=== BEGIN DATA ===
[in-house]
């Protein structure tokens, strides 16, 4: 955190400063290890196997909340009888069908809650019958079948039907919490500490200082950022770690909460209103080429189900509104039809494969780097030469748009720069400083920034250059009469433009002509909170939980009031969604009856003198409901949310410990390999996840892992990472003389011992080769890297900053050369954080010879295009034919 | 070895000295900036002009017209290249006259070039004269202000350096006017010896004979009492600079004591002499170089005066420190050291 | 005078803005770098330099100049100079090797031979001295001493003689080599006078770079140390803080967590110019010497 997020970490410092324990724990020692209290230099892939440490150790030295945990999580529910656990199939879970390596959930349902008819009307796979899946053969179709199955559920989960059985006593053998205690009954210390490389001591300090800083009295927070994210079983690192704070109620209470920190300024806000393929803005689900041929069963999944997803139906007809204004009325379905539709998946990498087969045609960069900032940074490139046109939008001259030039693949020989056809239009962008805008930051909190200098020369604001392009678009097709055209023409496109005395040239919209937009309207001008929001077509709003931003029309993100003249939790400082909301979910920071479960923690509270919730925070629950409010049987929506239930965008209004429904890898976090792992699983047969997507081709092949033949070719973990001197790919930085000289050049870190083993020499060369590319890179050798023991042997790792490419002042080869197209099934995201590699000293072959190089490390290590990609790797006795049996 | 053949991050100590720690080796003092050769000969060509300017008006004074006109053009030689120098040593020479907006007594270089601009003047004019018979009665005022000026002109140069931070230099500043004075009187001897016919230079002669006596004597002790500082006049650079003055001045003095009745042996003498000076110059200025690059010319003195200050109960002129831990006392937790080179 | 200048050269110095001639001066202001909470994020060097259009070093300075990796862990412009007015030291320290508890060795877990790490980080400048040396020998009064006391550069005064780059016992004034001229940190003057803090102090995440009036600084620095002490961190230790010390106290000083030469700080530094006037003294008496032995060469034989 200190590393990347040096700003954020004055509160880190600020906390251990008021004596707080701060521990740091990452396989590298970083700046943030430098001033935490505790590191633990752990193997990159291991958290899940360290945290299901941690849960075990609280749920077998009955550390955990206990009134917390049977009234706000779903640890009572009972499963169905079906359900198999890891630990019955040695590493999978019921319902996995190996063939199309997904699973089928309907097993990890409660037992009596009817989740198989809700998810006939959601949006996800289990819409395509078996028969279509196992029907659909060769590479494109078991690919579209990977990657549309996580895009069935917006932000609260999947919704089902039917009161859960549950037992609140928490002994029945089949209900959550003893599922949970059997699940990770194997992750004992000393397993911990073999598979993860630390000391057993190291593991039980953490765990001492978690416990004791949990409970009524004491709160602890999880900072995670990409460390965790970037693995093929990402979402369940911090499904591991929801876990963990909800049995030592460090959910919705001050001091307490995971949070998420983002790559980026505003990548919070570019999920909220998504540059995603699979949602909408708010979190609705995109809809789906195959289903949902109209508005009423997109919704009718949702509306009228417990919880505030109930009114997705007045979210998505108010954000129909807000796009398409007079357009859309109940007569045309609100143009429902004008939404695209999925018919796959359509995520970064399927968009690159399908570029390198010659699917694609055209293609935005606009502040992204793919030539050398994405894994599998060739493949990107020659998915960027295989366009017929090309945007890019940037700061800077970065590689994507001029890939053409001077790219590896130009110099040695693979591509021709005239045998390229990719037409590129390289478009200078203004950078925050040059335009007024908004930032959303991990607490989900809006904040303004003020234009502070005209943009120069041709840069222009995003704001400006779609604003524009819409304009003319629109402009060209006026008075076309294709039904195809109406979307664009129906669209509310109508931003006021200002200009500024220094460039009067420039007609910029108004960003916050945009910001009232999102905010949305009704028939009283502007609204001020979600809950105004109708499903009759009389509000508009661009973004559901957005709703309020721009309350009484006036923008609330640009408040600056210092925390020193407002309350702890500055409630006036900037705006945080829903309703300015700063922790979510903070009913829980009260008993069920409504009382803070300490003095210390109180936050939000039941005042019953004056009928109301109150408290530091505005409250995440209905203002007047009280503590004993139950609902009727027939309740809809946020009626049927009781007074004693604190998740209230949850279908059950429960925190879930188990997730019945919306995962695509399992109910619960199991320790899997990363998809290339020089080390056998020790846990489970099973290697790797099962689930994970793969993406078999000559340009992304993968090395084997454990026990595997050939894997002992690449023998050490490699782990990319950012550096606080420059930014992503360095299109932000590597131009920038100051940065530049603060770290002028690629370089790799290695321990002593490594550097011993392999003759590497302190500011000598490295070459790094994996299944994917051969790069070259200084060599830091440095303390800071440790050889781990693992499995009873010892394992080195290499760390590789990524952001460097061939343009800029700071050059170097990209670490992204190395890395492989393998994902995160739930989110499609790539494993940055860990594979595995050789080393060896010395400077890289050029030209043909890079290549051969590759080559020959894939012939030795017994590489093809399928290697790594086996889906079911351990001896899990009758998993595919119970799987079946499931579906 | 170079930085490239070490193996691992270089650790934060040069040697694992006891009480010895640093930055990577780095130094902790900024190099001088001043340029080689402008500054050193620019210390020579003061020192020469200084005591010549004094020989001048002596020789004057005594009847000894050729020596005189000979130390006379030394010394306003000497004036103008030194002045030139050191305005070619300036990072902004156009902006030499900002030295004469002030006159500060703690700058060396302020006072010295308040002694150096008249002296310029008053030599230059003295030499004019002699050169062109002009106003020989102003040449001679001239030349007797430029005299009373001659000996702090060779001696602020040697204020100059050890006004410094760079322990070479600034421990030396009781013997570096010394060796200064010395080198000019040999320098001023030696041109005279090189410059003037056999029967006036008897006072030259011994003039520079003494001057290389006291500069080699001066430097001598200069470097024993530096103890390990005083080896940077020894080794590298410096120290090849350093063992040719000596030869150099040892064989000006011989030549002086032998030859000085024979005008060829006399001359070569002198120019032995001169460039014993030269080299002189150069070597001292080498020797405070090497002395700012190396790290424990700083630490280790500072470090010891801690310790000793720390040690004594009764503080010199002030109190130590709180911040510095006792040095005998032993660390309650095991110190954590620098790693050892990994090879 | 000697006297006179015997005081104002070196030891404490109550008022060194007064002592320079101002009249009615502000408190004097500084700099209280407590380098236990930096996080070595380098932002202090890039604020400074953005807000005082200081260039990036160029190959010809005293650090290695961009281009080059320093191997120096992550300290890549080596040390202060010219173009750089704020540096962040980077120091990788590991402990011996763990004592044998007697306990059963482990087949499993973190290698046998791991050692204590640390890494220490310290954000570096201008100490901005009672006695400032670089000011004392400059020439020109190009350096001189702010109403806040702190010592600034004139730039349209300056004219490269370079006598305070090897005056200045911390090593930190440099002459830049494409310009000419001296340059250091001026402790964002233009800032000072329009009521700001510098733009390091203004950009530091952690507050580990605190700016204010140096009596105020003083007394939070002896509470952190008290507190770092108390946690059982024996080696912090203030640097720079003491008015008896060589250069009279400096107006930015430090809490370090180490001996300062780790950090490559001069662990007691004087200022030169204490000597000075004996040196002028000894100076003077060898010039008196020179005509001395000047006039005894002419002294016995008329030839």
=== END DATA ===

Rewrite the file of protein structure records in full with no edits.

[in-house]
């Protein structure tokens, strides 16, 4: 955190400063290890196997909340009888069908809650019958079948039907919490500490200082950022770690909460209103080429189900509104039809494969780097030469748009720069400083920034250059009469433009002509909170939980009031969604009856003198409901949310410990390999996840892992990472003389011992080769890297900053050369954080010879295009034919 | 070895000295900036002009017209290249006259070039004269202000350096006017010896004979009492600079004591002499170089005066420190050291 | 005078803005770098330099100049100079090797031979001295001493003689080599006078770079140390803080967590110019010497 997020970490410092324990724990020692209290230099892939440490150790030295945990999580529910656990199939879970390596959930349902008819009307796979899946053969179709199955559920989960059985006593053998205690009954210390490389001591300090800083009295927070994210079983690192704070109620209470920190300024806000393929803005689900041929069963999944997803139906007809204004009325379905539709998946990498087969045609960069900032940074490139046109939008001259030039693949020989056809239009962008805008930051909190200098020369604001392009678009097709055209023409496109005395040239919209937009309207001008929001077509709003931003029309993100003249939790400082909301979910920071479960923690509270919730925070629950409010049987929506239930965008209004429904890898976090792992699983047969997507081709092949033949070719973990001197790919930085000289050049870190083993020499060369590319890179050798023991042997790792490419002042080869197209099934995201590699000293072959190089490390290590990609790797006795049996 | 053949991050100590720690080796003092050769000969060509300017008006004074006109053009030689120098040593020479907006007594270089601009003047004019018979009665005022000026002109140069931070230099500043004075009187001897016919230079002669006596004597002790500082006049650079003055001045003095009745042996003498000076110059200025690059010319003195200050109960002129831990006392937790080179 | 200048050269110095001639001066202001909470994020060097259009070093300075990796862990412009007015030291320290508890060795877990790490980080400048040396020998009064006391550069005064780059016992004034001229940190003057803090102090995440009036600084620095002490961190230790010390106290000083030469700080530094006037003294008496032995060469034989 200190590393990347040096700003954020004055509160880190600020906390251990008021004596707080701060521990740091990452396989590298970083700046943030430098001033935490505790590191633990752990193997990159291991958290899940360290945290299901941690849960075990609280749920077998009955550390955990206990009134917390049977009234706000779903640890009572009972499963169905079906359900198999890891630990019955040695590493999978019921319902996995190996063939199309997904699973089928309907097993990890409660037992009596009817989740198989809700998810006939959601949006996800289990819409395509078996028969279509196992029907659909060769590479494109078991690919579209990977990657549309996580895009069935917006932000609260999947919704089902039917009161859960549950037992609140928490002994029945089949209900959550003893599922949970059997699940990770194997992750004992000393397993911990073999598979993860630390000391057993190291593991039980953490765990001492978690416990004791949990409970009524004491709160602890999880900072995670990409460390965790970037693995093929990402979402369940911090499904591991929801876990963990909800049995030592460090959910919705001050001091307490995971949070998420983002790559980026505003990548919070570019999920909220998504540059995603699979949602909408708010979190609705995109809809789906195959289903949902109209508005009423997109919704009718949702509306009228417990919880505030109930009114997705007045979210998505108010954000129909807000796009398409007079357009859309109940007569045309609100143009429902004008939404695209999925018919796959359509995520970064399927968009690159399908570029390198010659699917694609055209293609935005606009502040992204793919030539050398994405894994599998060739493949990107020659998915960027295989366009017929090309945007890019940037700061800077970065590689994507001029890939053409001077790219590896130009110099040695693979591509021709005239045998390229990719037409590129390289478009200078203004950078925050040059335009007024908004930032959303991990607490989900809006904040303004003020234009502070005209943009120069041709840069222009995003704001400006779609604003524009819409304009003319629109402009060209006026008075076309294709039904195809109406979307664009129906669209509310109508931003006021200002200009500024220094460039009067420039007609910029108004960003916050945009910001009232999102905010949305009704028939009283502007609204001020979600809950105004109708499903009759009389509000508009661009973004559901957005709703309020721009309350009484006036923008609330640009408040600056210092925390020193407002309350702890500055409630006036900037705006945080829903309703300015700063922790979510903070009913829980009260008993069920409504009382803070300490003095210390109180936050939000039941005042019953004056009928109301109150408290530091505005409250995440209905203002007047009280503590004993139950609902009727027939309740809809946020009626049927009781007074004693604190998740209230949850279908059950429960925190879930188990997730019945919306995962695509399992109910619960199991320790899997990363998809290339020089080390056998020790846990489970099973290697790797099962689930994970793969993406078999000559340009992304993968090395084997454990026990595997050939894997002992690449023998050490490699782990990319950012550096606080420059930014992503360095299109932000590597131009920038100051940065530049603060770290002028690629370089790799290695321990002593490594550097011993392999003759590497302190500011000598490295070459790094994996299944994917051969790069070259200084060599830091440095303390800071440790050889781990693992499995009873010892394992080195290499760390590789990524952001460097061939343009800029700071050059170097990209670490992204190395890395492989393998994902995160739930989110499609790539494993940055860990594979595995050789080393060896010395400077890289050029030209043909890079290549051969590759080559020959894939012939030795017994590489093809399928290697790594086996889906079911351990001896899990009758998993595919119970799987079946499931579906 | 170079930085490239070490193996691992270089650790934060040069040697694992006891009480010895640093930055990577780095130094902790900024190099001088001043340029080689402008500054050193620019210390020579003061020192020469200084005591010549004094020989001048002596020789004057005594009847000894050729020596005189000979130390006379030394010394306003000497004036103008030194002045030139050191305005070619300036990072902004156009902006030499900002030295004469002030006159500060703690700058060396302020006072010295308040002694150096008249002296310029008053030599230059003295030499004019002699050169062109002009106003020989102003040449001679001239030349007797430029005299009373001659000996702090060779001696602020040697204020100059050890006004410094760079322990070479600034421990030396009781013997570096010394060796200064010395080198000019040999320098001023030696041109005279090189410059003037056999029967006036008897006072030259011994003039520079003494001057290389006291500069080699001066430097001598200069470097024993530096103890390990005083080896940077020894080794590298410096120290090849350093063992040719000596030869150099040892064989000006011989030549002086032998030859000085024979005008060829006399001359070569002198120019032995001169460039014993030269080299002189150069070597001292080498020797405070090497002395700012190396790290424990700083630490280790500072470090010891801690310790000793720390040690004594009764503080010199002030109190130590709180911040510095006792040095005998032993660390309650095991110190954590620098790693050892990994090879 | 000697006297006179015997005081104002070196030891404490109550008022060194007064002592320079101002009249009615502000408190004097500084700099209280407590380098236990930096996080070595380098932002202090890039604020400074953005807000005082200081260039990036160029190959010809005293650090290695961009281009080059320093191997120096992550300290890549080596040390202060010219173009750089704020540096962040980077120091990788590991402990011996763990004592044998007697306990059963482990087949499993973190290698046998791991050692204590640390890494220490310290954000570096201008100490901005009672006695400032670089000011004392400059020439020109190009350096001189702010109403806040702190010592600034004139730039349209300056004219490269370079006598305070090897005056200045911390090593930190440099002459830049494409310009000419001296340059250091001026402790964002233009800032000072329009009521700001510098733009390091203004950009530091952690507050580990605190700016204010140096009596105020003083007394939070002896509470952190008290507190770092108390946690059982024996080696912090203030640097720079003491008015008896060589250069009279400096107006930015430090809490370090180490001996300062780790950090490559001069662990007691004087200022030169204490000597000075004996040196002028000894100076003077060898010039008196020179005509001395000047006039005894002419002294016995008329030839």